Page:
report waiting for long periods of time, with or without being seen. There aren’t enough nurses stationed in the clinic exacerbating this issue. The clinic is too small, and people wait outside while waiting to be seen. The clinic is faced with regular stockouts and shortages of medicines meaning people are often sent home empty handed. Some community members choose to go to different clinics altogether. A luxury that many of those unemployed people who live in the area cannot afford. Traditional leaders confirm these conditions, from personal experience. One woman spoke of never receiving a TB diagnosis, months after taking a test. One man spoke of misdiagnosis. Another had never been told he had HIV, yet had been prescribed ARVs for more than four years with serious side effects. People reported of nurses being rude to them in moments of severe vulnerability. The TAC Boekenhouthoek branch is monitoring the clinic and gathering information from residents about the challenges they face. How can we reach #treatment4all if clinics run out of medicines? Or if people don’t want to use them because of the lengthy waits and poor service? The reality is that the dysfunction in our health-care system will stop the new HIV guidelines on test-and-treat from being a success. We need significant investment into stronger systems in order to respond to the HIV and TB epidemics. #BetterBoekenClinic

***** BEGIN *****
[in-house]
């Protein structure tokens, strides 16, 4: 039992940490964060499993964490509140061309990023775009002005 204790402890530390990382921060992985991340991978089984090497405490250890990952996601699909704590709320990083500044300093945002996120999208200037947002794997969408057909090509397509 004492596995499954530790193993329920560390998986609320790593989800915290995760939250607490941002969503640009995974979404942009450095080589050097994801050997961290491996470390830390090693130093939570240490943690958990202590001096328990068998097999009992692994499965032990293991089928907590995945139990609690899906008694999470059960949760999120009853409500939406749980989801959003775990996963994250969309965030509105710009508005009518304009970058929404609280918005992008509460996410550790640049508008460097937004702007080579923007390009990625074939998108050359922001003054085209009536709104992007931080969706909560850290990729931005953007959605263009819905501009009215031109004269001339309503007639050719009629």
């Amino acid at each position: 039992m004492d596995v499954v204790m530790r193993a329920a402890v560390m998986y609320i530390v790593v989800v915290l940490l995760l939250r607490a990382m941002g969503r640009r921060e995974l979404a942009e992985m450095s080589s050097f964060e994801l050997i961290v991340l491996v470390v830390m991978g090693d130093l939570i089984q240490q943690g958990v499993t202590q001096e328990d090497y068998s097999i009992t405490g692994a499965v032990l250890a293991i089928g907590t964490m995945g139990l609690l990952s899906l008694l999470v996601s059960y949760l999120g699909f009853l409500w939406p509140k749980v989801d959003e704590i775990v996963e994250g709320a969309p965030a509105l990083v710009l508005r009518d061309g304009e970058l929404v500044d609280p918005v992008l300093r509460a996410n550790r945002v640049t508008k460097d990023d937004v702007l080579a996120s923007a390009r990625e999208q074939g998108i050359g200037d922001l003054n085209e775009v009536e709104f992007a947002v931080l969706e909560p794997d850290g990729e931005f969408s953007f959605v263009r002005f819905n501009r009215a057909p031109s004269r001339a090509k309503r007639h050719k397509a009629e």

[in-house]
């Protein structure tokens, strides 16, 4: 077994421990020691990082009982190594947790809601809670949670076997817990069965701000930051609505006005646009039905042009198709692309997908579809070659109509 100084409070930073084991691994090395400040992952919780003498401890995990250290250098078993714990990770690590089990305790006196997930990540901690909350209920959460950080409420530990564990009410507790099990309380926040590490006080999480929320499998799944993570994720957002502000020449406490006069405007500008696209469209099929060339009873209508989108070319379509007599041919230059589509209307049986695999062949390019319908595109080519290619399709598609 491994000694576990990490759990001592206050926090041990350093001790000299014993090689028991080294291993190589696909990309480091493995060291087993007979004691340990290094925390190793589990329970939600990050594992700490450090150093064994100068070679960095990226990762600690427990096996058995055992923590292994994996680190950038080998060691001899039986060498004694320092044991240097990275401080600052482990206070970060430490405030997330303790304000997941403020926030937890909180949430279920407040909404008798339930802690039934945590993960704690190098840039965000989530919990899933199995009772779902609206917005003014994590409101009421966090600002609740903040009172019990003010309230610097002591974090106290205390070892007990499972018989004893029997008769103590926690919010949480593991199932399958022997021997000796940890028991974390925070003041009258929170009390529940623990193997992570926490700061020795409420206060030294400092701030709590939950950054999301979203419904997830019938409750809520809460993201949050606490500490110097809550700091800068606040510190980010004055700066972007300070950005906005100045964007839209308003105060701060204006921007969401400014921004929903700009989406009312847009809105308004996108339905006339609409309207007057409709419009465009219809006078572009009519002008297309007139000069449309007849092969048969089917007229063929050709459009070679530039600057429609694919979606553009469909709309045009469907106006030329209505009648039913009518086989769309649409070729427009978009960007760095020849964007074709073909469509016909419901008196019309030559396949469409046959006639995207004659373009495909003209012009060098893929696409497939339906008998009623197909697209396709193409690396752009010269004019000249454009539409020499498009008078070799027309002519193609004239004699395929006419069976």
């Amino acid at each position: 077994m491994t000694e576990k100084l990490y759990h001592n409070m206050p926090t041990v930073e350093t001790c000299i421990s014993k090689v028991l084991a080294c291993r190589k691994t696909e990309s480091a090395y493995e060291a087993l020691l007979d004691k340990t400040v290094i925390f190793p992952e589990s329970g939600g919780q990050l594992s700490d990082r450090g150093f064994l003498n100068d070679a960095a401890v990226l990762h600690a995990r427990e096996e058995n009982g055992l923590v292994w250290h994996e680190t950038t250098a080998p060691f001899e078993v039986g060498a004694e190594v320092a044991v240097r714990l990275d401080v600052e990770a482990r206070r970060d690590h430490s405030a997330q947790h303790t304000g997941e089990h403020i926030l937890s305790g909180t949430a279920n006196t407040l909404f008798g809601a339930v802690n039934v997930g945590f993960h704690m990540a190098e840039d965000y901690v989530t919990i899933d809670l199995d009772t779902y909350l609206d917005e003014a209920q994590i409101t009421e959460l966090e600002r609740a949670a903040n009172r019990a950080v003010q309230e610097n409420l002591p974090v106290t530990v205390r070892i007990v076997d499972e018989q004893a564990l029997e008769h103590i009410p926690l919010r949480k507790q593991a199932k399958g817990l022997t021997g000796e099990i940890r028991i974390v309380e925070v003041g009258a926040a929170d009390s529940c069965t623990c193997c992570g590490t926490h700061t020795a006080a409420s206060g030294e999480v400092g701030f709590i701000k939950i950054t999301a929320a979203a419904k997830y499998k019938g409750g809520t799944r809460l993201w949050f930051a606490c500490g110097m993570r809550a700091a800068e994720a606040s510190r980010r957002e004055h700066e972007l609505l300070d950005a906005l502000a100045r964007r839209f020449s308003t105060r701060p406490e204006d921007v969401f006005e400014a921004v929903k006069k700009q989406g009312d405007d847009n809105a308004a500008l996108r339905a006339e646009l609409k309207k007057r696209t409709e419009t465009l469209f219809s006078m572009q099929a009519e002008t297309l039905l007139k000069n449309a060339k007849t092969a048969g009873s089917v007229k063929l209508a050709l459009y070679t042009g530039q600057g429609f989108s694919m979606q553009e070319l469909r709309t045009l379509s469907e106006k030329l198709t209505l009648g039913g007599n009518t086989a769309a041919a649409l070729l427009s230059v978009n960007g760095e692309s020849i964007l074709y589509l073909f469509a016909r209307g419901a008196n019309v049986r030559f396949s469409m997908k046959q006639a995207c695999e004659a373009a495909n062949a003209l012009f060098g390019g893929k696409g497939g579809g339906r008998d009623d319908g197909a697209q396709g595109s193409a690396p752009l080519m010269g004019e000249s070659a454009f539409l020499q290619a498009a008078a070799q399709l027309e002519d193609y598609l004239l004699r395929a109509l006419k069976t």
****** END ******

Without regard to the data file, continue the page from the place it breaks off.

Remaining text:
Phuthaditjhaba, Free State
Members of the TAC in Phuthaditjhaba have reported serious problems at Manapo Hospital that are putting people’s right to access health care in serious jeopardy. This report followed a strike by frustrated, overburdened staff members, including doctors, nurses, physiotherapists, porters, cleaners, and kitchen staff, who claimed to have not received pay for significant amounts of overtime since 2015. TAC members investigated the hospital and spoke to many patients entering and exiting the facility. Reports of long waiting times, a lack of nurses, doctors, and other staff being stretched beyond their capacity, and medicine shortages, were common.
After being stabbed in the forehead, one teenager reported not seeing a doctor after seven days of waiting. Another teenager had been stabbed in the upper chest four days earlier. He was also still waiting to see a doctor. A woman with a homemade sling and swollen wrist left the hospital in pain to return to the clinic. One man, falling in and out of consciousness, was told to return to casualty with a referral letter. Outside the hospital, visibly injured patients could be seen wandering the grounds in their pyjamas. After taking a rest on the grass, one young man with bandages across his face struggled to stand up and had to be assisted by two other patients to get onto his feet before limping back inside. Portable toilets remain outside the hospital after a water crisis the month before. It is unclear whether the water shortages continue. A TAC member helped a man with crutches who struggled to climb up the metal steps to enter the toilet. If urgent action is not taken to turn around this crisis, the TAC will be forced yet again to embark on a campaign of civil disobedience in order to save the lives of those reliant on the failing public health-care system. #FSHealthCrisis